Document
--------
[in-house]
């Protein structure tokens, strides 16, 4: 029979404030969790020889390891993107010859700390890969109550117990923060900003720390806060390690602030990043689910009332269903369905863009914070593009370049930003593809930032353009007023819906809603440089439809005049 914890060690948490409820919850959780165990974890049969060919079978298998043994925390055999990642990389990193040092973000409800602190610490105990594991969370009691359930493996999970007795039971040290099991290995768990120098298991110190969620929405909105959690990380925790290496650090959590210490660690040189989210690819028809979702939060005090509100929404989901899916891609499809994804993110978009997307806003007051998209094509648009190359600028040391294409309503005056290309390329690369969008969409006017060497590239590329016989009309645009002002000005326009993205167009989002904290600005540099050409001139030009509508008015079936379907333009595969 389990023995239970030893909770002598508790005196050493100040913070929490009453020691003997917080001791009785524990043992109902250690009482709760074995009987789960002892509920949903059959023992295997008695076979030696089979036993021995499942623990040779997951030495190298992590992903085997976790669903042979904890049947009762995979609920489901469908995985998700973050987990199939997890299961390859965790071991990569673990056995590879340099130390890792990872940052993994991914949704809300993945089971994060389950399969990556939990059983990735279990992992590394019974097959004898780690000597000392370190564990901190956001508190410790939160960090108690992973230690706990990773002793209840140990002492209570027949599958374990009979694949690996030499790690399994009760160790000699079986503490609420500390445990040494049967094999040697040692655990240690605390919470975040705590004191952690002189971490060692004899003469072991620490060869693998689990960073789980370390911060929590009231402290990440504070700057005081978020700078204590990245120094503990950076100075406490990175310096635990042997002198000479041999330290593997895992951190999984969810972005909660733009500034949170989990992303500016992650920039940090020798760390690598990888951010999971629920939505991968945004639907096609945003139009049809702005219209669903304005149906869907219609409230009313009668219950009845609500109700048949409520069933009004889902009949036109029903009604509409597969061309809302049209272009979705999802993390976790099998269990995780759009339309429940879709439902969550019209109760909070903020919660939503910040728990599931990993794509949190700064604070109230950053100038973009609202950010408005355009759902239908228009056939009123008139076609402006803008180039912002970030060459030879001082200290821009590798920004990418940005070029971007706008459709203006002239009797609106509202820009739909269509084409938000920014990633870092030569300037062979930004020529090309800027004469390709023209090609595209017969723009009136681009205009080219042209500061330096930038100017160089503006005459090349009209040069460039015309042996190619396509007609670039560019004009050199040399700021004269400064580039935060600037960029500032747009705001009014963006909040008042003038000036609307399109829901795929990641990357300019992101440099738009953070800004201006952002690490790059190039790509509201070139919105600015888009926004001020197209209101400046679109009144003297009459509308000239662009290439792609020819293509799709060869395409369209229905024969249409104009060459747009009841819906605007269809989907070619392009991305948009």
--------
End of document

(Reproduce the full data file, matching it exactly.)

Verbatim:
[in-house]
């Protein structure tokens, strides 16, 4: 029979404030969790020889390891993107010859700390890969109550117990923060900003720390806060390690602030990043689910009332269903369905863009914070593009370049930003593809930032353009007023819906809603440089439809005049 914890060690948490409820919850959780165990974890049969060919079978298998043994925390055999990642990389990193040092973000409800602190610490105990594991969370009691359930493996999970007795039971040290099991290995768990120098298991110190969620929405909105959690990380925790290496650090959590210490660690040189989210690819028809979702939060005090509100929404989901899916891609499809994804993110978009997307806003007051998209094509648009190359600028040391294409309503005056290309390329690369969008969409006017060497590239590329016989009309645009002002000005326009993205167009989002904290600005540099050409001139030009509508008015079936379907333009595969 389990023995239970030893909770002598508790005196050493100040913070929490009453020691003997917080001791009785524990043992109902250690009482709760074995009987789960002892509920949903059959023992295997008695076979030696089979036993021995499942623990040779997951030495190298992590992903085997976790669903042979904890049947009762995979609920489901469908995985998700973050987990199939997890299961390859965790071991990569673990056995590879340099130390890792990872940052993994991914949704809300993945089971994060389950399969990556939990059983990735279990992992590394019974097959004898780690000597000392370190564990901190956001508190410790939160960090108690992973230690706990990773002793209840140990002492209570027949599958374990009979694949690996030499790690399994009760160790000699079986503490609420500390445990040494049967094999040697040692655990240690605390919470975040705590004191952690002189971490060692004899003469072991620490060869693998689990960073789980370390911060929590009231402290990440504070700057005081978020700078204590990245120094503990950076100075406490990175310096635990042997002198000479041999330290593997895992951190999984969810972005909660733009500034949170989990992303500016992650920039940090020798760390690598990888951010999971629920939505991968945004639907096609945003139009049809702005219209669903304005149906869907219609409230009313009668219950009845609500109700048949409520069933009004889902009949036109029903009604509409597969061309809302049209272009979705999802993390976790099998269990995780759009339309429940879709439902969550019209109760909070903020919660939503910040728990599931990993794509949190700064604070109230950053100038973009609202950010408005355009759902239908228009056939009123008139076609402006803008180039912002970030060459030879001082200290821009590798920004990418940005070029971007706008459709203006002239009797609106509202820009739909269509084409938000920014990633870092030569300037062979930004020529090309800027004469390709023209090609595209017969723009009136681009205009080219042209500061330096930038100017160089503006005459090349009209040069460039015309042996190619396509007609670039560019004009050199040399700021004269400064580039935060600037960029500032747009705001009014963006909040008042003038000036609307399109829901795929990641990357300019992101440099738009953070800004201006952002690490790059190039790509509201070139919105600015888009926004001020197209209101400046679109009144003297009459509308000239662009290439792609020819293509799709060869395409369209229905024969249409104009060459747009009841819906605007269809989907070619392009991305948009």